Last August a riot broke out at the California Institute for Men at Chino that left the place looking like a scene out of Baghdad. Over 200 inmates were hurt, two housing blocks were demolished and 1,300 inmates were left without bunk space—it was devastation that had been predicted for years and even expected a few days before it broke out. In the months since the riot there are questions about how inmates were handled in the aftermath and what changes in policy were implemented, both at the Chino facility and across California’s sprawling prison system. With extensive overcrowding and under-funding, Chino is a microcosm for the challenges facing the state’s correctional system—what lessons, if any, can be learned from Chino?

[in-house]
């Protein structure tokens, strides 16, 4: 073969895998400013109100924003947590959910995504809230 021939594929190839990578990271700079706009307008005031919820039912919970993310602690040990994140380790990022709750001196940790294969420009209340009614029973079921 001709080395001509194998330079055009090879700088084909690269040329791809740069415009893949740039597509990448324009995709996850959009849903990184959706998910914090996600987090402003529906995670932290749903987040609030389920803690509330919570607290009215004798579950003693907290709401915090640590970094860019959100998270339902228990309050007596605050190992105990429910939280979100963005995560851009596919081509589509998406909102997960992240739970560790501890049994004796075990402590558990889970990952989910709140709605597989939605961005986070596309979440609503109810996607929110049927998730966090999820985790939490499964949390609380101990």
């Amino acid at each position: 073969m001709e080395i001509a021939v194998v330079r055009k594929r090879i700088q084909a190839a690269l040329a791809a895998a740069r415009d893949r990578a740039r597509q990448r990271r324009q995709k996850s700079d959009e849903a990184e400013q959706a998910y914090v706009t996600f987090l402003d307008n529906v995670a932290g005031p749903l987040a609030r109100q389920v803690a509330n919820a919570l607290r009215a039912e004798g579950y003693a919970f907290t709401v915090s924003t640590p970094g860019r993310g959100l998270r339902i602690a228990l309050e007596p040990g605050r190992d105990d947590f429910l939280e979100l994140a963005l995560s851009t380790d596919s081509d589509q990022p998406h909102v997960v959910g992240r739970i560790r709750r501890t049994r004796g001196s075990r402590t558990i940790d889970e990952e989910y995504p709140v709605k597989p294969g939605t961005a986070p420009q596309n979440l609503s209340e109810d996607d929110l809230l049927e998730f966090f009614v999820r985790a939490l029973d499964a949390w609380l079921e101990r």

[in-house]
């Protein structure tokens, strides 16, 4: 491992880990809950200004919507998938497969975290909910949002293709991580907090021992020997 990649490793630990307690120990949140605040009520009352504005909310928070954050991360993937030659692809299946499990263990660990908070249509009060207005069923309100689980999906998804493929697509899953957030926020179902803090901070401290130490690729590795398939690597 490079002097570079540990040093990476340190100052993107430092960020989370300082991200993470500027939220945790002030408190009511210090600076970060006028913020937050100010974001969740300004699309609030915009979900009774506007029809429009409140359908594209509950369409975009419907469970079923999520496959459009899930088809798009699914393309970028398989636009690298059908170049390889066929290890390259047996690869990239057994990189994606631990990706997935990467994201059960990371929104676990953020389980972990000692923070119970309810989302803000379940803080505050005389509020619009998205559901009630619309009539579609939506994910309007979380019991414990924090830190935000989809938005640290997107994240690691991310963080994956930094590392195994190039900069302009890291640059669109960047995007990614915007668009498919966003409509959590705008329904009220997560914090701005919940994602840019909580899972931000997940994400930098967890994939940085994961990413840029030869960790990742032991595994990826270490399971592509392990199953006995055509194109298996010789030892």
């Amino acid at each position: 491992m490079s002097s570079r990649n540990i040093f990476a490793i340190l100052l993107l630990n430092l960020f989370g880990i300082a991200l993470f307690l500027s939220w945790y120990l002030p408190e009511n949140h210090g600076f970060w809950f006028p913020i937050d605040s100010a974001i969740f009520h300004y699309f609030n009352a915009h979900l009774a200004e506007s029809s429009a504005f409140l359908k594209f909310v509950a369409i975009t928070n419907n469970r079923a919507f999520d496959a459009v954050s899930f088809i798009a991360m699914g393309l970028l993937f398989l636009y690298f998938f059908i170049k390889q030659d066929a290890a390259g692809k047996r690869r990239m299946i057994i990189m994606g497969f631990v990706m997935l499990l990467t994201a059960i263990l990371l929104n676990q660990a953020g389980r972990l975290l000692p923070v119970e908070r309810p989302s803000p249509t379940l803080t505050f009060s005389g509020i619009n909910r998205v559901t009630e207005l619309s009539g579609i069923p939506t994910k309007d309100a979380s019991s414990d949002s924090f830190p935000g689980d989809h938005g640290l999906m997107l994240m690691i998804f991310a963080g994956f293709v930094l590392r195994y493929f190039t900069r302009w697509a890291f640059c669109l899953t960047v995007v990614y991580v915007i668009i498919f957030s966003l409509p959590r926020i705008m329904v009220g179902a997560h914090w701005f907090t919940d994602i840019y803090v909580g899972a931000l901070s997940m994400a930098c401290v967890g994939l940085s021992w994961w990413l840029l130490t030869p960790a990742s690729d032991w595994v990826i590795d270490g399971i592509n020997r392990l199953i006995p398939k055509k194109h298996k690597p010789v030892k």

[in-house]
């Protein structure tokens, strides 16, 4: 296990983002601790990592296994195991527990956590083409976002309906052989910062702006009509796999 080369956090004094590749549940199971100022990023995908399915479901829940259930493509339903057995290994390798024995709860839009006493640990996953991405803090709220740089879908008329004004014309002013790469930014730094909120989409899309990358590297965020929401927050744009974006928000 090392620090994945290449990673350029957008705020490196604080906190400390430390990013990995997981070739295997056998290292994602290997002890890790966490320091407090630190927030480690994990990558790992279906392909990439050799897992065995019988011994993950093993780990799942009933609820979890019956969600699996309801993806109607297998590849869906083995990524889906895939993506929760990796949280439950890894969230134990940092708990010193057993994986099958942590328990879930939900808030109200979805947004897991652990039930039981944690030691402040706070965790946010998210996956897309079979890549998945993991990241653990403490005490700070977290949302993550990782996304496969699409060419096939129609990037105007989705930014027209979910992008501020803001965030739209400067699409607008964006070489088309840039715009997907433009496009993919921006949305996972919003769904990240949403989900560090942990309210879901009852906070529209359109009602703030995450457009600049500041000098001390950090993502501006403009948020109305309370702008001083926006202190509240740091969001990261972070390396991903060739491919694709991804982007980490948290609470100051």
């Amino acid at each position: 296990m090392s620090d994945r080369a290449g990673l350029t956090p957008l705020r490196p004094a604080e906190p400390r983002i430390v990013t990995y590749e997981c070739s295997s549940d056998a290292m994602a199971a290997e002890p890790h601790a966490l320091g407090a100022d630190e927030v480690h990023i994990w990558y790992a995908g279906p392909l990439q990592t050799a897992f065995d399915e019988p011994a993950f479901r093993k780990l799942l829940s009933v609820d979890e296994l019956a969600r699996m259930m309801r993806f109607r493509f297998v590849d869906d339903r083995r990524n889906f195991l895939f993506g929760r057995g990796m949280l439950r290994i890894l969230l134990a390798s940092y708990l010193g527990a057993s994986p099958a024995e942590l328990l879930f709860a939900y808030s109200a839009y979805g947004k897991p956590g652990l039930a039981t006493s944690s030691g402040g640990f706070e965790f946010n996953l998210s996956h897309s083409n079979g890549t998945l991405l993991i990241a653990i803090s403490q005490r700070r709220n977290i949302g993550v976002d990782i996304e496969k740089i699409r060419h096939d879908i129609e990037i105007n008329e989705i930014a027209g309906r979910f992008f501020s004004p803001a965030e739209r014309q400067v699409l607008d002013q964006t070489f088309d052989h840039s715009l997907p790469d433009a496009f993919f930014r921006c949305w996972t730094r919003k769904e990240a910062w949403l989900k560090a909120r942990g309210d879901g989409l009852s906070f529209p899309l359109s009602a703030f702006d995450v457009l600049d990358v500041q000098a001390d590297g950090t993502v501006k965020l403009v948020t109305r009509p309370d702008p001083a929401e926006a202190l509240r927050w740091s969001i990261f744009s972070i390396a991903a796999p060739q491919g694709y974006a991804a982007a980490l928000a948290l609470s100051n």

Steven Cuevas, KPCC Inland Empire reporter
Gordon Hinkle, press secretary for the California Department of Corrections & Rehabilitation
Charlie Padilla, creator of InTheRiot.com website that posted correspondence with prisons inside of Chino
Rene “Boxer” Enriquez, former carnal in the Mexican Mafia and current inmate in the California Department of Corrections & Rehabilitation; certified gang and prison expert for state and federal law enforcement agencies
Robert Weisberg, professor of law and director of the Stanford Criminal Justice Center at Stanford Law School